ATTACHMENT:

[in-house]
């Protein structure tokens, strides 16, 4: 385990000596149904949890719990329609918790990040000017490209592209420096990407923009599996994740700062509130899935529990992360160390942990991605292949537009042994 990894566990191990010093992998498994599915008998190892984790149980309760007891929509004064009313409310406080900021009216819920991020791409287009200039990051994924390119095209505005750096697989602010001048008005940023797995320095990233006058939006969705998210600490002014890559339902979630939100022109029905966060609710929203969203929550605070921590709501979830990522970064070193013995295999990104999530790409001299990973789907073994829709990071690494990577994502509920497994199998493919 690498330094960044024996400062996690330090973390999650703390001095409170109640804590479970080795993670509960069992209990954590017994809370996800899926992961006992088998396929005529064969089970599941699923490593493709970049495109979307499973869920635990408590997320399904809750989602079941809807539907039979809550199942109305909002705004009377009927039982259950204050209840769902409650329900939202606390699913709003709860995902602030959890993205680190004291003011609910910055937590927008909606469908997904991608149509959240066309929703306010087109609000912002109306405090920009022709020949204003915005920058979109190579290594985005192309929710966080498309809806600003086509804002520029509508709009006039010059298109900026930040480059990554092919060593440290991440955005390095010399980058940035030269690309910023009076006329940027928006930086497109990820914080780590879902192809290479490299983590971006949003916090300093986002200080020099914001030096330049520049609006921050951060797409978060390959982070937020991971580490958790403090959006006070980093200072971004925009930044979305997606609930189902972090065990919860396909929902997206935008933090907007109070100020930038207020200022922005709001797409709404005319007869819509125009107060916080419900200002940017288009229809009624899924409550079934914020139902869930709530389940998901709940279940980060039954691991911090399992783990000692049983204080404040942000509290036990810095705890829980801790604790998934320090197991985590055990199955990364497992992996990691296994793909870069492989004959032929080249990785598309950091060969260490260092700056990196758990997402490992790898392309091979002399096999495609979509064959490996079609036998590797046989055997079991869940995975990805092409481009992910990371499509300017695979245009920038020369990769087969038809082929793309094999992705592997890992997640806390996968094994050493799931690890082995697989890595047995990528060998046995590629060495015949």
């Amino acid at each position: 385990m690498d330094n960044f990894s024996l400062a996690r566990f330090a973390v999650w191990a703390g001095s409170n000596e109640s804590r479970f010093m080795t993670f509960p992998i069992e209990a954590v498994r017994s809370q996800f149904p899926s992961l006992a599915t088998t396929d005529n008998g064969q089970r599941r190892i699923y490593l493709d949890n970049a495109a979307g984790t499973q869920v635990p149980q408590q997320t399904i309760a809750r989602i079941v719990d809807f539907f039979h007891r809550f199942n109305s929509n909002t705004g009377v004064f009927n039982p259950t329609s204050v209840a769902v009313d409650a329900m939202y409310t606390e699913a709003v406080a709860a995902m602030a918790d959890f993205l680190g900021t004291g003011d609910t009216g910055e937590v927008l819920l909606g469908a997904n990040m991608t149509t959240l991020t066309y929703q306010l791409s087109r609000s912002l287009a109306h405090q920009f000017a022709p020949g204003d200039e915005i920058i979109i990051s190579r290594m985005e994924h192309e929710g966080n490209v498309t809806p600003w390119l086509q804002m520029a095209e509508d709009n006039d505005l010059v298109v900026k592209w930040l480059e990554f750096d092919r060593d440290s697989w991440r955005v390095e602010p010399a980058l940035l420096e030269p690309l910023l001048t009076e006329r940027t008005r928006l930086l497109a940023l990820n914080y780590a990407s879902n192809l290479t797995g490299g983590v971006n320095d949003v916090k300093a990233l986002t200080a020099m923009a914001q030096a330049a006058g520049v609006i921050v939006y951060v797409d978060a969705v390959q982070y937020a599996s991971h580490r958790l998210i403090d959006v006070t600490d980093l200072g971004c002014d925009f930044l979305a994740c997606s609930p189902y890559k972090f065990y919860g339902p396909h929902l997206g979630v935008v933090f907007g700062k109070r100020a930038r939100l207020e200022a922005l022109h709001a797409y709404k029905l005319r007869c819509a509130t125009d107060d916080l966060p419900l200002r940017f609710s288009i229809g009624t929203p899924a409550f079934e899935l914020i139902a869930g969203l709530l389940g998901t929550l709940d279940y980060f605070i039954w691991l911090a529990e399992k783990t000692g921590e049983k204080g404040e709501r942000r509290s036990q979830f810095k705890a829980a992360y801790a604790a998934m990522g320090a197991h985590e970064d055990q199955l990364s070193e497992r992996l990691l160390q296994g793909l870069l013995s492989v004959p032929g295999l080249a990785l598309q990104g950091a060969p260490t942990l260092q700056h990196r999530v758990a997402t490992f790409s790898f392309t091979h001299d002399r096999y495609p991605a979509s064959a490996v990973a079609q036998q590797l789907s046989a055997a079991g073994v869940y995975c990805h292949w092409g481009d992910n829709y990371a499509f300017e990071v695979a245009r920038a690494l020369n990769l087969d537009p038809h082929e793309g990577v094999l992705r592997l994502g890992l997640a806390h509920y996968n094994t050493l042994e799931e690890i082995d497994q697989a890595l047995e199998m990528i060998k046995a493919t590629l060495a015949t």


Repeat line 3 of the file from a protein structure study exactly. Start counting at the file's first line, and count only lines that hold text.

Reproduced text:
């Amino acid at each position: 385990m690498d330094n960044f990894s024996l400062a996690r566990f330090a973390v999650w191990a703390g001095s409170n000596e109640s804590r479970f010093m080795t993670f509960p992998i069992e209990a954590v498994r017994s809370q996800f149904p899926s992961l006992a599915t088998t396929d005529n008998g064969q089970r599941r190892i699923y490593l493709d949890n970049a495109a979307g984790t499973q869920v635990p149980q408590q997320t399904i309760a809750r989602i079941v719990d809807f539907f039979h007891r809550f199942n109305s929509n909002t705004g009377v004064f009927n039982p259950t329609s204050v209840a769902v009313d409650a329900m939202y409310t606390e699913a709003v406080a709860a995902m602030a918790d959890f993205l680190g900021t004291g003011d609910t009216g910055e937590v927008l819920l909606g469908a997904n990040m991608t149509t959240l991020t066309y929703q306010l791409s087109r609000s912002l287009a109306h405090q920009f000017a022709p020949g204003d200039e915005i920058i979109i990051s190579r290594m985005e994924h192309e929710g966080n490209v498309t809806p600003w390119l086509q804002m520029a095209e509508d709009n006039d505005l010059v298109v900026k592209w930040l480059e990554f750096d092919r060593d440290s697989w991440r955005v390095e602010p010399a980058l940035l420096e030269p690309l910023l001048t009076e006329r940027t008005r928006l930086l497109a940023l990820n914080y780590a990407s879902n192809l290479t797995g490299g983590v971006n320095d949003v916090k300093a990233l986002t200080a020099m923009a914001q030096a330049a006058g520049v609006i921050v939006y951060v797409d978060a969705v390959q982070y937020a599996s991971h580490r958790l998210i403090d959006v006070t600490d980093l200072g971004c002014d925009f930044l979305a994740c997606s609930p189902y890559k972090f065990y919860g339902p396909h929902l997206g979630v935008v933090f907007g700062k109070r100020a930038r939100l207020e200022a922005l022109h709001a797409y709404k029905l005319r007869c819509a509130t125009d107060d916080l966060p419900l200002r940017f609710s288009i229809g009624t929203p899924a409550f079934e899935l914020i139902a869930g969203l709530l389940g998901t929550l709940d279940y980060f605070i039954w691991l911090a529990e399992k783990t000692g921590e049983k204080g404040e709501r942000r509290s036990q979830f810095k705890a829980a992360y801790a604790a998934m990522g320090a197991h985590e970064d055990q199955l990364s070193e497992r992996l990691l160390q296994g793909l870069l013995s492989v004959p032929g295999l080249a990785l598309q990104g950091a060969p260490t942990l260092q700056h990196r999530v758990a997402t490992f790409s790898f392309t091979h001299d002399r096999y495609p991605a979509s064959a490996v990973a079609q036998q590797l789907s046989a055997a079991g073994v869940y995975c990805h292949w092409g481009d992910n829709y990371a499509f300017e990071v695979a245009r920038a690494l020369n990769l087969d537009p038809h082929e793309g990577v094999l992705r592997l994502g890992l997640a806390h509920y996968n094994t050493l042994e799931e690890i082995d497994q697989a890595l047995e199998m990528i060998k046995a493919t590629l060495a015949t």